Today my soon-to-be-nine-year-old daughter, Critter, asked me in the car if I thought she was a good artist. I replied yes, because I honestly think she has far more artistic talent in her hands than I have in my whole body. Her immediate reaction was, “You’re just saying that because you’re my mom.”
I immediately shot back, “That’s not fair. You don’t get to ask me my opinion and discount it because I’m your mom. Why ask me a question then? Because I’m not going to win no matter what I say. If I say no, I don’t think you are talented artistically, you’ll get offended. But if I say that I believe you are, you don’t believe me. That’s not fair.”
“Well, it’s just that,” she explained, “we’re always taught that we have to put others first and put ourselves last. So I can’t say or believe I’m good at something because that would be putting myself first.”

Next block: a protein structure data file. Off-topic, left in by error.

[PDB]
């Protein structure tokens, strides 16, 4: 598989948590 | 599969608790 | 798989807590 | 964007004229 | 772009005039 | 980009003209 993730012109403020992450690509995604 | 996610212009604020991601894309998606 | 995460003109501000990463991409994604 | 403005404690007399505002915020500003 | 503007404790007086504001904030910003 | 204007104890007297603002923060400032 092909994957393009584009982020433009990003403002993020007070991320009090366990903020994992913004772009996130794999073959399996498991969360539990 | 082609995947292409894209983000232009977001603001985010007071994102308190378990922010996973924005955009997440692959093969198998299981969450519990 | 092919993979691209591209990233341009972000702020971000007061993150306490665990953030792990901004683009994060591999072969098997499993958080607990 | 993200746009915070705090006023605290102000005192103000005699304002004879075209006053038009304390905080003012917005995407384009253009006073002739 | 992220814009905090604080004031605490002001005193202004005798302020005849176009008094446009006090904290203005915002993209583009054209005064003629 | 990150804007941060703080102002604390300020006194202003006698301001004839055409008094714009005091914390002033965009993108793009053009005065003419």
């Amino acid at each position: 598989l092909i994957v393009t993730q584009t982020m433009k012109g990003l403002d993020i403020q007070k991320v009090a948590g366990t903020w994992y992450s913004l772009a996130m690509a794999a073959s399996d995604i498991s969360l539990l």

I didn’t even give it much thought before this just came to me: “There is a difference between putting yourself last and putting yourself down. There is a difference between acknowledging you have a talent and bragging about it. God wants us to acknowledge that we have talents because they’re His gifts to us. And then He wants us to use them to help other people, not just for ourselves. He doesn’t want us to hide our talents under a rock but put them to work in the world. So if you can’t acknowledge that you have gifts, how can you put them to use?”
And then, well, then came the shot. From the other one. The one that reads my heart and sears my soul. “You put yourself down all the time, mom. You don’t believe in your writing talent. You don’t think you have a gift. You’re just like her. You think it’s humility, but it’s just being kind of scared, isn’t it? Because if you admit you have a talent then you have to use it. It’s safer just to think you aren’t talented.”
So. I’m writing this here. To remind myself to use the gifts I’m given. Because putting myself down is not an act of humility. It’s an act of fear. It’s hiding from what I’m called to do, and I can’t do that any more. Too many important eyes are watching.